The next step was figuring out how to go from exempt entry visa to the ARC. There was a ton of conflicting information about this. It appears as though university lecturers/professors are treated as “white collar” workers and don’t need to do the health check (you can take solace in the fact this will save you a little bit of money). So, last week I visited BOCA, filled out the resident visa online application, printed it out, and took a copy of my work permit, along with passport, etc. NOTE: A work permit is not a Certificate of Employment (I learned this only later…). I was surprised–and quite happy-- to learn that I could go directly from the exempt visa to this resident visa without having to leave the country. I believe I paid $6080 for this “resident visa” and it took about 4 working days to process.

Today, I went to BOCA to pick up the resident visa. It turns out that I was only given a visitor visa. So, I’m not quite sure what happened. I’m also not sure if I overpaid then, since I’m pretty sure a visitor visa shouldn’t cost $6000.

Anyhow, the next step was to get my ARC–because then I can open a bank account. So, I waited for about 30 minutes at the NIA only to be told that I was missing a Certificate of Employment (I only had a work permit–honestly I didn’t know what it was since it was all in Chinese). And, I also needed to bring in a copy of my apartment rental contract to prove my resident status. I didn’t know about that either. Then, I was told that since I only had a visitor visa, I had to pay an extra $2,200 when applying for my ARC–I guess that’s the extra cost of an “implied” resident visa. Anyhow, I need to return again with the Certificate of Employment, the rental contract, and $3200. All in all, it sounds like I’ve paid a bit more than I should have. I wonder if I was charged for a resident visa but only given a visitor visa? I’m considering making the trip back to BOCA and showing them my receipt and my visitor visa. Does anyone have any information about this?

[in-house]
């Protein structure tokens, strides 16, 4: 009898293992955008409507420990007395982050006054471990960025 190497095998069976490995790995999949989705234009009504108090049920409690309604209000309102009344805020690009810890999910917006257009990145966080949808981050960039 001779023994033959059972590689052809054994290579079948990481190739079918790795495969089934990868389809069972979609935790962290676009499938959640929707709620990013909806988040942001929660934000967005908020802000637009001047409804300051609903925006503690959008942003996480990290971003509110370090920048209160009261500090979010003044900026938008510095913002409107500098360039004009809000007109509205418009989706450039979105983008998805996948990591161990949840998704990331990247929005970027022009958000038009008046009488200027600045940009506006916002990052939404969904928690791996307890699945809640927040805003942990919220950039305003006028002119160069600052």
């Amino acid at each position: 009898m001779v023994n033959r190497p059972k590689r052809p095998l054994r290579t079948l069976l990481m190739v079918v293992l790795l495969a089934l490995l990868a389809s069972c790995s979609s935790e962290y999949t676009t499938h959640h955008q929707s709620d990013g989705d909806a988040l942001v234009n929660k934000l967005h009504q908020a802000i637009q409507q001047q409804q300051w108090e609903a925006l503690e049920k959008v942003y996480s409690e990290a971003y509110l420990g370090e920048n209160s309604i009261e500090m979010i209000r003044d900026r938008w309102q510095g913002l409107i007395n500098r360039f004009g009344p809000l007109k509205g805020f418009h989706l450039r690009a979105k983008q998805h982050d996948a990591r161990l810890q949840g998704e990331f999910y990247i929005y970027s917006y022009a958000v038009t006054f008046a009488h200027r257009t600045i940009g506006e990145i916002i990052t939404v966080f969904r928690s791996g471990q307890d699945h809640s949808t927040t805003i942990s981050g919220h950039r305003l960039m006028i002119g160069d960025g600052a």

Conclusion: Yes, you can enter on a exempt visa and change it WITHOUT leaving the country. You will first need to change your visa to a visitor visa, and then you can apply for the ARC with your visitor visa. However, I’m not sure if I’m having to pay more because of this. So far, I would say budget about 10,000-13,000 for the whole process, and give yourself at least 1 month to do all the paperwork.

Hope this helps anyone interested in working in Taiwan.

Travis

Great post–thanks for sharing all the details.

What you described is pretty much similar to what I experienced more than a decade ago. The only noticeable improvement is the elimination of the health check (though blue collar workers, who earn less than we do, still need to do this…) And regarding the obnoxious need to go through an expensive visitor visa en route to a working visa–yes I vividly remember shelling out what seemed to be too much money for this clearly superfluous step. I’m sorry to hear that this is still in place.